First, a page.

Author Jen Lancaster has learned never to take a Prada bag to the unemployment office or wear a fur coat to the animal shelter. She's lived like Martha Stewart and discovered that pie is not the answer.

On Wednesday's Up to Date, she joins Steve Kraske to discuss her origins as a blogger, how her projects become memoirs and her new book, I Regret Nothing.


After spending his childhood in abject poverty, Dr. William Reed eventually climbed his way to director of Cardiac Surgery at KU Medical Center. In his new book, The Pulse of Hope: A Surgeon's Memoirs from Poverty to Prosperity, Reed reflects on his long journey.

HEAR MORE: Dr. Reed will speak Tuesday Jan. 27, at 7 p.m. at Unity Temple on the Plaza. For information on the event, click here.

It can be a lonely, difficult life when you’re a farmer on the high plains of western Kansas.

On Wednesday's Up to Date, we discuss a new memoir about a woman who returned to the family farm. We talk with her about the hardships she faced-- ghosts from her past, adjusting back to farm life after years away and dealing with the looming threat of drought as the nearby river levels kept dropping.


Families are complicated for everyone, and author Pat Conroy knows this well. His first memoir, The Great Santini, explored the abusive relationship Conroy had with his father.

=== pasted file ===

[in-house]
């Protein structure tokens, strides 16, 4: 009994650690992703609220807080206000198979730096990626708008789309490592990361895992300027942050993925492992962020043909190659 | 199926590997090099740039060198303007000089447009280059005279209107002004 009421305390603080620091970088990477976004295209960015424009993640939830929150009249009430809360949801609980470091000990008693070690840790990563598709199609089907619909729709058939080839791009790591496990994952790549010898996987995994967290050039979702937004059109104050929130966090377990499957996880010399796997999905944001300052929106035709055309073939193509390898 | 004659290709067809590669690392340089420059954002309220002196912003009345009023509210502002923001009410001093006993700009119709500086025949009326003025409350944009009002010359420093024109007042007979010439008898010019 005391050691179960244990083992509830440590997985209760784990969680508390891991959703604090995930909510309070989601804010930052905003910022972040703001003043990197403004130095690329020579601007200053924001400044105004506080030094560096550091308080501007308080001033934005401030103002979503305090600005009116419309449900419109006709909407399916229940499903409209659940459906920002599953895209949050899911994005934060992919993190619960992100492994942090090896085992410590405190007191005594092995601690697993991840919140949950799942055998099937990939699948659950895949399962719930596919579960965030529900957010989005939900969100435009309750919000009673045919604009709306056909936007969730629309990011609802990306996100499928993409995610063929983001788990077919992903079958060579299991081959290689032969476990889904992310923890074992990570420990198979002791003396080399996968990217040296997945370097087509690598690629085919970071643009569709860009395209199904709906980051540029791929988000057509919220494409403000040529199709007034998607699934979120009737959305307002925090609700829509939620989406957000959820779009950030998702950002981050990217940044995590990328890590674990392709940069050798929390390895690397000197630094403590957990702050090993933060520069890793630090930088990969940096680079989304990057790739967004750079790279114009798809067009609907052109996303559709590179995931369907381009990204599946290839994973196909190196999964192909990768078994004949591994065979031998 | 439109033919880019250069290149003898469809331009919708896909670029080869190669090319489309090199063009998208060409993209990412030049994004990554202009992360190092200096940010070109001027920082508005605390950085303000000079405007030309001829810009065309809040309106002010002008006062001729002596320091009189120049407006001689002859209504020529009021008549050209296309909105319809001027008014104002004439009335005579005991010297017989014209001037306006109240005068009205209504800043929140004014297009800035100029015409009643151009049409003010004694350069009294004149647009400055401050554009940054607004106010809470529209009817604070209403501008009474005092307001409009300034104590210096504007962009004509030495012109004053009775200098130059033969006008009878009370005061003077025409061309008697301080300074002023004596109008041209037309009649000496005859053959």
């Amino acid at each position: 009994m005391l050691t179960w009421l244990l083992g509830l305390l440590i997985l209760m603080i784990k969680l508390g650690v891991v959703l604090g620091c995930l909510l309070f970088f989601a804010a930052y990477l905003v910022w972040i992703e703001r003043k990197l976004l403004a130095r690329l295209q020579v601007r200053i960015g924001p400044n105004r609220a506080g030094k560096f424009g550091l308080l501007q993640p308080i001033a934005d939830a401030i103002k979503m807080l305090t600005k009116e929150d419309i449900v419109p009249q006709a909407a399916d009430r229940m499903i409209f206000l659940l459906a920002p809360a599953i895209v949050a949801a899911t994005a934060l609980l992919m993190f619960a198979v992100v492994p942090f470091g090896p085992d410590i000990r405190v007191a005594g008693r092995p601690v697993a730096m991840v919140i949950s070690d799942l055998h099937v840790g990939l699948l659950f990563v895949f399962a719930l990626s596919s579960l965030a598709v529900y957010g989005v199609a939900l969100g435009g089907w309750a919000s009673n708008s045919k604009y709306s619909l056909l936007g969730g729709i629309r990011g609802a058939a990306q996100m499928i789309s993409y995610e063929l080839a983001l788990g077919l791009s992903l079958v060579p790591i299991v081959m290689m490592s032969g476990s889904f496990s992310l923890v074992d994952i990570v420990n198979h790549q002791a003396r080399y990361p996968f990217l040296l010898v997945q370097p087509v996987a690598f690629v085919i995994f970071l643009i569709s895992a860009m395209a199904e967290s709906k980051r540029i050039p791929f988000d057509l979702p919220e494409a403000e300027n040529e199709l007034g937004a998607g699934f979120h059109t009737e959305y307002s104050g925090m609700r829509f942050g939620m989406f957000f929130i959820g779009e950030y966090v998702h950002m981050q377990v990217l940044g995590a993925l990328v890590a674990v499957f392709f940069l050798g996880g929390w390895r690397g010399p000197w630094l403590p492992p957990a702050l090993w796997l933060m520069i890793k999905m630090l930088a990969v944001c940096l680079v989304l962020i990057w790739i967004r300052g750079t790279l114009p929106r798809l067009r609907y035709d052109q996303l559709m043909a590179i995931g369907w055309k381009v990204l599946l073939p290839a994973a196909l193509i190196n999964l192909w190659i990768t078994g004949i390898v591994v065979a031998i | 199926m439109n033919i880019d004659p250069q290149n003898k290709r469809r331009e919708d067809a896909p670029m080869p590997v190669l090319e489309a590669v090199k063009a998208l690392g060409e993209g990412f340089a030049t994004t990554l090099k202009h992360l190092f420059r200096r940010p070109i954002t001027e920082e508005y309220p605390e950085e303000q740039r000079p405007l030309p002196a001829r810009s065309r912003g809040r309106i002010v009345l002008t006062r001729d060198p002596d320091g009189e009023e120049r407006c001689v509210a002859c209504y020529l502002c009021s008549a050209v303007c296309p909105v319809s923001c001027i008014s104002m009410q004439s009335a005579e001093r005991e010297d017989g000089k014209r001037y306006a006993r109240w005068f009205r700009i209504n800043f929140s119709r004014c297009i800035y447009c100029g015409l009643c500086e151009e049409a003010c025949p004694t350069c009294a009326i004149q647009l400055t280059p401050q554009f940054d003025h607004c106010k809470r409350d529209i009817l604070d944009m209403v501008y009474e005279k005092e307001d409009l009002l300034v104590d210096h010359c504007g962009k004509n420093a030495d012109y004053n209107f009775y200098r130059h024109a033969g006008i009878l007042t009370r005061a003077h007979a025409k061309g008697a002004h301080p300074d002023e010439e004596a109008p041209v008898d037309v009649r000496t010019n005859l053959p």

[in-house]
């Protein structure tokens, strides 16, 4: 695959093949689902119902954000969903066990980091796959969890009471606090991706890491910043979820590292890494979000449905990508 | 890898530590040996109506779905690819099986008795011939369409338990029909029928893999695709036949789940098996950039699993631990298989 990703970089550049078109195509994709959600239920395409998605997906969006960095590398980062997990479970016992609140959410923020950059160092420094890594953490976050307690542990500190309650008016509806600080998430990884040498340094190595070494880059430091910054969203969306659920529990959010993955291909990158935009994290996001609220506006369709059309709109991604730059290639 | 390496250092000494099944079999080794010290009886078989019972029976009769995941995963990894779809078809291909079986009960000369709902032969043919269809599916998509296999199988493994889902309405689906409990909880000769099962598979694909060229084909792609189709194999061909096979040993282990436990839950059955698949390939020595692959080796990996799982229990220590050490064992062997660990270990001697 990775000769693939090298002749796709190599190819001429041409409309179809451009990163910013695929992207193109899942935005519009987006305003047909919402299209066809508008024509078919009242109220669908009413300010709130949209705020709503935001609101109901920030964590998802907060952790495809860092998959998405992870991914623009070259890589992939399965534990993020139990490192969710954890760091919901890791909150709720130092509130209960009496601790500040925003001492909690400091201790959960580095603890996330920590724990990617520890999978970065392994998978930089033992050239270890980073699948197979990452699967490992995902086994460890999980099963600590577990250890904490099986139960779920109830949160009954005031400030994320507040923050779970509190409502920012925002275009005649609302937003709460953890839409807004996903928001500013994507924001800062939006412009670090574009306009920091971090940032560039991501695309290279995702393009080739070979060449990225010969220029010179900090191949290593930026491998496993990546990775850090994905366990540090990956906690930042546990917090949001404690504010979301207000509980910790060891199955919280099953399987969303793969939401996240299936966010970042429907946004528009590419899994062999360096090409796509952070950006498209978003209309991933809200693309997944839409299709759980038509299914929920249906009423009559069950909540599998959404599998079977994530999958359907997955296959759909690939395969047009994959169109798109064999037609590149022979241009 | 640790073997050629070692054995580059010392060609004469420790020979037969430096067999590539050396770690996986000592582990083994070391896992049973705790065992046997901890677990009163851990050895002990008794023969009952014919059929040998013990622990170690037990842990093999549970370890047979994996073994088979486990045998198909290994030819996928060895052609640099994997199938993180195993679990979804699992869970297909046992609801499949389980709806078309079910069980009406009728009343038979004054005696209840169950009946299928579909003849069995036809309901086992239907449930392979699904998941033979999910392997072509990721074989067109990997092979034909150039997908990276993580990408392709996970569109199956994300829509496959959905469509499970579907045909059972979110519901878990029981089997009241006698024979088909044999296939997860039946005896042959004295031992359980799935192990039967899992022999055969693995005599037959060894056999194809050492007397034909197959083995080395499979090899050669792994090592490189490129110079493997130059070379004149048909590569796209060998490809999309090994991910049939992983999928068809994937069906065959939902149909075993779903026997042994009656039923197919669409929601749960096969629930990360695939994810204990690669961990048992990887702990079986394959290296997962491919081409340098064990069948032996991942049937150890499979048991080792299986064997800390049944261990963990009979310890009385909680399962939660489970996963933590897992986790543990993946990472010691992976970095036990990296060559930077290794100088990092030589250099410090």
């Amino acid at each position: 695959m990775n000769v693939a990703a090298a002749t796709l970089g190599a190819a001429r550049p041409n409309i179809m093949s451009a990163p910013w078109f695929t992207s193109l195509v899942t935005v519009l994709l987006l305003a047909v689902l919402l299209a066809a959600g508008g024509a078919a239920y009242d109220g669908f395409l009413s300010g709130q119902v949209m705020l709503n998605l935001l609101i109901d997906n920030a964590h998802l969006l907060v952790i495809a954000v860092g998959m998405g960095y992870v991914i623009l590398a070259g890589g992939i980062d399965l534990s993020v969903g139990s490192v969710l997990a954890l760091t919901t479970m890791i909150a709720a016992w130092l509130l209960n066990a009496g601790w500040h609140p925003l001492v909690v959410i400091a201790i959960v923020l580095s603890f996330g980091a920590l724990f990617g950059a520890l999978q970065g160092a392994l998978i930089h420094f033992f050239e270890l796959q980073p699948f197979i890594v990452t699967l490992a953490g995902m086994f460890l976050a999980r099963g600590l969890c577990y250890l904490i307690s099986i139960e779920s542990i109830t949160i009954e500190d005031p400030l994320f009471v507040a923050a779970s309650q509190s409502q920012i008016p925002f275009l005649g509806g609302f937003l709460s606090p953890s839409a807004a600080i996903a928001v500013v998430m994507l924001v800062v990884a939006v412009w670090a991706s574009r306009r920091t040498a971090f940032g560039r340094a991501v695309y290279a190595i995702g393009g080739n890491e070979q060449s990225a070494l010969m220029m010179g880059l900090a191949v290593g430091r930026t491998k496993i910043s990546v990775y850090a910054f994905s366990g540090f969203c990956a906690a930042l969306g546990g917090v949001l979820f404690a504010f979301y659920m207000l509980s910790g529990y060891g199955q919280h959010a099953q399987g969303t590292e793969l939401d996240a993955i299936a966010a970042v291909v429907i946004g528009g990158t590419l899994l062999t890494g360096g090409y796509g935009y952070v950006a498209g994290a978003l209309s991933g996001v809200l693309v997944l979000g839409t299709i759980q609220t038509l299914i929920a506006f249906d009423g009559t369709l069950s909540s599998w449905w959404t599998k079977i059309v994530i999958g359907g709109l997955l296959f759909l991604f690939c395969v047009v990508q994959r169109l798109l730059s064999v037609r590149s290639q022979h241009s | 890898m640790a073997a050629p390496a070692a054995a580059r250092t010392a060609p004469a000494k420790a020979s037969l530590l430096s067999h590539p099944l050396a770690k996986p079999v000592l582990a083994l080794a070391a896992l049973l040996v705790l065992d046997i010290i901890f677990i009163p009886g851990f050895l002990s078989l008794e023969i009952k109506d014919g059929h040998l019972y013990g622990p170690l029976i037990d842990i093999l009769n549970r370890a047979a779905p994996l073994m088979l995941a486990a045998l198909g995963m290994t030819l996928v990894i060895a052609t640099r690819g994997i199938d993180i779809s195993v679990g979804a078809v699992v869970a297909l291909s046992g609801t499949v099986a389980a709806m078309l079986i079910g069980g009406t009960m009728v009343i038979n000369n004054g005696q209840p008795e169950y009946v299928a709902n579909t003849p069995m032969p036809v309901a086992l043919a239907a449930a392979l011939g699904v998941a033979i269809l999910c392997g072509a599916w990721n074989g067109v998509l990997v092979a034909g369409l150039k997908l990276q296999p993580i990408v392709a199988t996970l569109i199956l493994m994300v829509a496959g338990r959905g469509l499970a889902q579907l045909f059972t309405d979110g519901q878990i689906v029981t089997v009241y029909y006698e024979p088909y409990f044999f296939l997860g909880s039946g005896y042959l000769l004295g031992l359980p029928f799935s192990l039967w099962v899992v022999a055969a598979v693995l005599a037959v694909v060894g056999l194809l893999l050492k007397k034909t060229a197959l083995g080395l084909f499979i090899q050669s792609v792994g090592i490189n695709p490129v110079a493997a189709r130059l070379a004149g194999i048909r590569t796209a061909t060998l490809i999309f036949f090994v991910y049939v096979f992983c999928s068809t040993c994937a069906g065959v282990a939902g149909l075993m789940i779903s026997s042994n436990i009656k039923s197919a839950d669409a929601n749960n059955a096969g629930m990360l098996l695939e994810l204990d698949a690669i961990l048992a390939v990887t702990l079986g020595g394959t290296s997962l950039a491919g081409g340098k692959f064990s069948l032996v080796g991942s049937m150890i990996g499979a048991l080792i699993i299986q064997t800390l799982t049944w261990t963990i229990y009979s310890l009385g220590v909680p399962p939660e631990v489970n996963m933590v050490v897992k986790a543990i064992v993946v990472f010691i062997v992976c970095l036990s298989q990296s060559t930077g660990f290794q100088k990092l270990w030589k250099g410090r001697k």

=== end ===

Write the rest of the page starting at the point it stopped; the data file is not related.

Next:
In the second part of Thursday's Up to Date, Conroy joins Steve Kraske to talk about the follow-up to that book, The Death of Santini, which explores the interactions between Conroy and his father after The Great Santini was published.


With Jimmy Fallon due to take over "The Tonight Show" in early 2014, many are looking back to the days when Johnny Carson hosted the late night show.

On Monday's Up to Date, Steve Kraske talks with Carson's former lawyer, Henry Bushkin about his new behind-the-scenes memoir detailing his relationship with the longest running "Tonight Show" host. From their initial meeting in 1970 to their falling out in 1988, Carson trusted Bushkin as his legal advisor, tennis partner, and close friend. 


Aging Farmers

Jul 11, 2013
Neuse Education Team / CC

Over the last few decades, the landscape and daily operations of the American farm have changed dramatically; technology, crop prices, crop technique and farm size. But one thing that has stayed the same is the individual farmers who are adapting to these techniques. Here's a startling statistic, for each farmer younger than 25, there are five who are 75 or older. And also, 25% of farmers are over the age of 65, which means retirement in the farming community is being prolonged.

What does it feel like to become a grandparent? There’s the initial excitement of the moment, but it’s something that changes your whole life.

After the untimely death of a loved one, people often find themselves with more questions than answers.